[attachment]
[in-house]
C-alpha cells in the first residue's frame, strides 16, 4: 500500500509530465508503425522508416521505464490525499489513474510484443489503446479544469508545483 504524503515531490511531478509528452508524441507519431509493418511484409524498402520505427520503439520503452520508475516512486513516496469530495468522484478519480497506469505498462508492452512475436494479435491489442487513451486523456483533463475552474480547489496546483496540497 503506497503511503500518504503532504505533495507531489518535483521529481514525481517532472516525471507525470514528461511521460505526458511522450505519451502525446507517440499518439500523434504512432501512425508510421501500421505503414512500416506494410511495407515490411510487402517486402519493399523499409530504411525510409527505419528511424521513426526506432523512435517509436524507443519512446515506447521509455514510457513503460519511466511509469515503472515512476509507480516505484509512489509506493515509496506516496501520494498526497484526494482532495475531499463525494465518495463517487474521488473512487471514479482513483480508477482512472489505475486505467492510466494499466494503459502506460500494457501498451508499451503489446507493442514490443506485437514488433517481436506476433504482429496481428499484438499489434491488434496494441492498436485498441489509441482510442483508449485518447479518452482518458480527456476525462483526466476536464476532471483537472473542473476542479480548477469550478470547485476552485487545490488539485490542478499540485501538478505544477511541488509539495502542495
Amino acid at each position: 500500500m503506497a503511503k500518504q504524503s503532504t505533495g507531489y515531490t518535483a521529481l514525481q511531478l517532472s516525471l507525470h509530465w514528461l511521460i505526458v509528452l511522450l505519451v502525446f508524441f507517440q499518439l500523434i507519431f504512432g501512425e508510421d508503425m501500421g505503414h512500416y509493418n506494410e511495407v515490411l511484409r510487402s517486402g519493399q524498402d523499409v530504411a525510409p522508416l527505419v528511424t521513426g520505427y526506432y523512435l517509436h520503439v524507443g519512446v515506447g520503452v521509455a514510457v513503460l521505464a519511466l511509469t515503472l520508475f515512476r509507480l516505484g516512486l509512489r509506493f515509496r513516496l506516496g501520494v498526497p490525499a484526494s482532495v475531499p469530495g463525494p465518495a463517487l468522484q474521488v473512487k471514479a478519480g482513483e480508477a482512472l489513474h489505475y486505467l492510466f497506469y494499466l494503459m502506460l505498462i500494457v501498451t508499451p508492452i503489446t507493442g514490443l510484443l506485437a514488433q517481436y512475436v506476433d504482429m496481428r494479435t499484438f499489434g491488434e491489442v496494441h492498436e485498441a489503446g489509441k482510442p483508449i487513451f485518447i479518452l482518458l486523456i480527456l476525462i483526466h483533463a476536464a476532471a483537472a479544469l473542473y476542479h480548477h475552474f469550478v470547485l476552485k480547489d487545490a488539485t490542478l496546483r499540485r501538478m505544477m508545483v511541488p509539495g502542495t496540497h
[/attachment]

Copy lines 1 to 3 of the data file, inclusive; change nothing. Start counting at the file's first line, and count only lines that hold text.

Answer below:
[in-house]
C-alpha cells in the first residue's frame, strides 16, 4: 500500500509530465508503425522508416521505464490525499489513474510484443489503446479544469508545483 504524503515531490511531478509528452508524441507519431509493418511484409524498402520505427520503439520503452520508475516512486513516496469530495468522484478519480497506469505498462508492452512475436494479435491489442487513451486523456483533463475552474480547489496546483496540497 503506497503511503500518504503532504505533495507531489518535483521529481514525481517532472516525471507525470514528461511521460505526458511522450505519451502525446507517440499518439500523434504512432501512425508510421501500421505503414512500416506494410511495407515490411510487402517486402519493399523499409530504411525510409527505419528511424521513426526506432523512435517509436524507443519512446515506447521509455514510457513503460519511466511509469515503472515512476509507480516505484509512489509506493515509496506516496501520494498526497484526494482532495475531499463525494465518495463517487474521488473512487471514479482513483480508477482512472489505475486505467492510466494499466494503459502506460500494457501498451508499451503489446507493442514490443506485437514488433517481436506476433504482429496481428499484438499489434491488434496494441492498436485498441489509441482510442483508449485518447479518452482518458480527456476525462483526466476536464476532471483537472473542473476542479480548477469550478470547485476552485487545490488539485490542478499540485501538478505544477511541488509539495502542495
Amino acid at each position: 500500500m503506497a503511503k500518504q504524503s503532504t505533495g507531489y515531490t518535483a521529481l514525481q511531478l517532472s516525471l507525470h509530465w514528461l511521460i505526458v509528452l511522450l505519451v502525446f508524441f507517440q499518439l500523434i507519431f504512432g501512425e508510421d508503425m501500421g505503414h512500416y509493418n506494410e511495407v515490411l511484409r510487402s517486402g519493399q524498402d523499409v530504411a525510409p522508416l527505419v528511424t521513426g520505427y526506432y523512435l517509436h520503439v524507443g519512446v515506447g520503452v521509455a514510457v513503460l521505464a519511466l511509469t515503472l520508475f515512476r509507480l516505484g516512486l509512489r509506493f515509496r513516496l506516496g501520494v498526497p490525499a484526494s482532495v475531499p469530495g463525494p465518495a463517487l468522484q474521488v473512487k471514479a478519480g482513483e480508477a482512472l489513474h489505475y486505467l492510466f497506469y494499466l494503459m502506460l505498462i500494457v501498451t508499451p508492452i503489446t507493442g514490443l510484443l506485437a514488433q517481436y512475436v506476433d504482429m496481428r494479435t499484438f499489434g491488434e491489442v496494441h492498436e485498441a489503446g489509441k482510442p483508449i487513451f485518447i479518452l482518458l486523456i480527456l476525462i483526466h483533463a476536464a476532471a483537472a479544469l473542473y476542479h480548477h475552474f469550478v470547485l476552485k480547489d487545490a488539485t490542478l496546483r499540485r501538478m505544477m508545483v511541488p509539495g502542495t496540497h